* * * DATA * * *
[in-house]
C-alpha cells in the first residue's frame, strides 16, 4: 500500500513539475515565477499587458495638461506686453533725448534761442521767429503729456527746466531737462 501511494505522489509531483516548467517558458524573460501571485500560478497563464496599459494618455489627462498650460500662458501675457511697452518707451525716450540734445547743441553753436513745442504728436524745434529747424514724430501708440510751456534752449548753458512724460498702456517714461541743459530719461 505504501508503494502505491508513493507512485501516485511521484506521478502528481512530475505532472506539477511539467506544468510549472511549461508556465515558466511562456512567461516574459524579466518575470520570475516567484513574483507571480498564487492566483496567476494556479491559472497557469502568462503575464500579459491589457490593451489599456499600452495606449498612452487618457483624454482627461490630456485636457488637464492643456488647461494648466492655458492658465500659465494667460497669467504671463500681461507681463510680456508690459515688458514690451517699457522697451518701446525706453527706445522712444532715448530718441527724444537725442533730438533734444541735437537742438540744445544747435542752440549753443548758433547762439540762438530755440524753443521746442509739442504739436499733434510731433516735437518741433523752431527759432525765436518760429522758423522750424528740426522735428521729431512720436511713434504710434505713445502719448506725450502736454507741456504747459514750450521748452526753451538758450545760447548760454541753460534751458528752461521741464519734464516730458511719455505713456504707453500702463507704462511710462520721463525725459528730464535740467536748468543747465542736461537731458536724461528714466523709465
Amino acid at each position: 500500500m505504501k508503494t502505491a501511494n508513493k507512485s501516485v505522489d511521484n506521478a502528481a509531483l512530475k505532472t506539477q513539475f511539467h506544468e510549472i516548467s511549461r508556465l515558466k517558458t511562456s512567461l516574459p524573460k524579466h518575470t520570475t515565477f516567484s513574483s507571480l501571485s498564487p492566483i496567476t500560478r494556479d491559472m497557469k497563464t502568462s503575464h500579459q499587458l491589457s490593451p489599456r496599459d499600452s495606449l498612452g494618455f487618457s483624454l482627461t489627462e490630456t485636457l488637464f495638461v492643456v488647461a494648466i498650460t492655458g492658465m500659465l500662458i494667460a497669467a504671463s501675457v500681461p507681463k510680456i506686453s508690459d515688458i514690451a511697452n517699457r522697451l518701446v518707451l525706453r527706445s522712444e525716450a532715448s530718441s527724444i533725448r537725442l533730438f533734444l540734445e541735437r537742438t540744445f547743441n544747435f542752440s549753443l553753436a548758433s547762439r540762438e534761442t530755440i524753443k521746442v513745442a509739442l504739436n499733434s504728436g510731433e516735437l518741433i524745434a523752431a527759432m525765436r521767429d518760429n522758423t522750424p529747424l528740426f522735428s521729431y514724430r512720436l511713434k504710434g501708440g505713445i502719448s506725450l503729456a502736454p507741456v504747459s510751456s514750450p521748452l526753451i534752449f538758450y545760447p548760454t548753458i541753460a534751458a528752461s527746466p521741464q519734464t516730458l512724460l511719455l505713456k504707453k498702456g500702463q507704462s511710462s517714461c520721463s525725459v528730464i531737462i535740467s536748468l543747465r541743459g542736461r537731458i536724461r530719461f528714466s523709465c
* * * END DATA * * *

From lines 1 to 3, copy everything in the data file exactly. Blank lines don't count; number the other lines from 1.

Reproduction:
[in-house]
C-alpha cells in the first residue's frame, strides 16, 4: 500500500513539475515565477499587458495638461506686453533725448534761442521767429503729456527746466531737462 501511494505522489509531483516548467517558458524573460501571485500560478497563464496599459494618455489627462498650460500662458501675457511697452518707451525716450540734445547743441553753436513745442504728436524745434529747424514724430501708440510751456534752449548753458512724460498702456517714461541743459530719461 505504501508503494502505491508513493507512485501516485511521484506521478502528481512530475505532472506539477511539467506544468510549472511549461508556465515558466511562456512567461516574459524579466518575470520570475516567484513574483507571480498564487492566483496567476494556479491559472497557469502568462503575464500579459491589457490593451489599456499600452495606449498612452487618457483624454482627461490630456485636457488637464492643456488647461494648466492655458492658465500659465494667460497669467504671463500681461507681463510680456508690459515688458514690451517699457522697451518701446525706453527706445522712444532715448530718441527724444537725442533730438533734444541735437537742438540744445544747435542752440549753443548758433547762439540762438530755440524753443521746442509739442504739436499733434510731433516735437518741433523752431527759432525765436518760429522758423522750424528740426522735428521729431512720436511713434504710434505713445502719448506725450502736454507741456504747459514750450521748452526753451538758450545760447548760454541753460534751458528752461521741464519734464516730458511719455505713456504707453500702463507704462511710462520721463525725459528730464535740467536748468543747465542736461537731458536724461528714466523709465
Amino acid at each position: 500500500m505504501k508503494t502505491a501511494n508513493k507512485s501516485v505522489d511521484n506521478a502528481a509531483l512530475k505532472t506539477q513539475f511539467h506544468e510549472i516548467s511549461r508556465l515558466k517558458t511562456s512567461l516574459p524573460k524579466h518575470t520570475t515565477f516567484s513574483s507571480l501571485s498564487p492566483i496567476t500560478r494556479d491559472m497557469k497563464t502568462s503575464h500579459q499587458l491589457s490593451p489599456r496599459d499600452s495606449l498612452g494618455f487618457s483624454l482627461t489627462e490630456t485636457l488637464f495638461v492643456v488647461a494648466i498650460t492655458g492658465m500659465l500662458i494667460a497669467a504671463s501675457v500681461p507681463k510680456i506686453s508690459d515688458i514690451a511697452n517699457r522697451l518701446v518707451l525706453r527706445s522712444e525716450a532715448s530718441s527724444i533725448r537725442l533730438f533734444l540734445e541735437r537742438t540744445f547743441n544747435f542752440s549753443l553753436a548758433s547762439r540762438e534761442t530755440i524753443k521746442v513745442a509739442l504739436n499733434s504728436g510731433e516735437l518741433i524745434a523752431a527759432m525765436r521767429d518760429n522758423t522750424p529747424l528740426f522735428s521729431y514724430r512720436l511713434k504710434g501708440g505713445i502719448s506725450l503729456a502736454p507741456v504747459s510751456s514750450p521748452l526753451i534752449f538758450y545760447p548760454t548753458i541753460a534751458a528752461s527746466p521741464q519734464t516730458l512724460l511719455l505713456k504707453k498702456g500702463q507704462s511710462s517714461c520721463s525725459v528730464i531737462i535740467s536748468l543747465r541743459g542736461r537731458i536724461r530719461f528714466s523709465c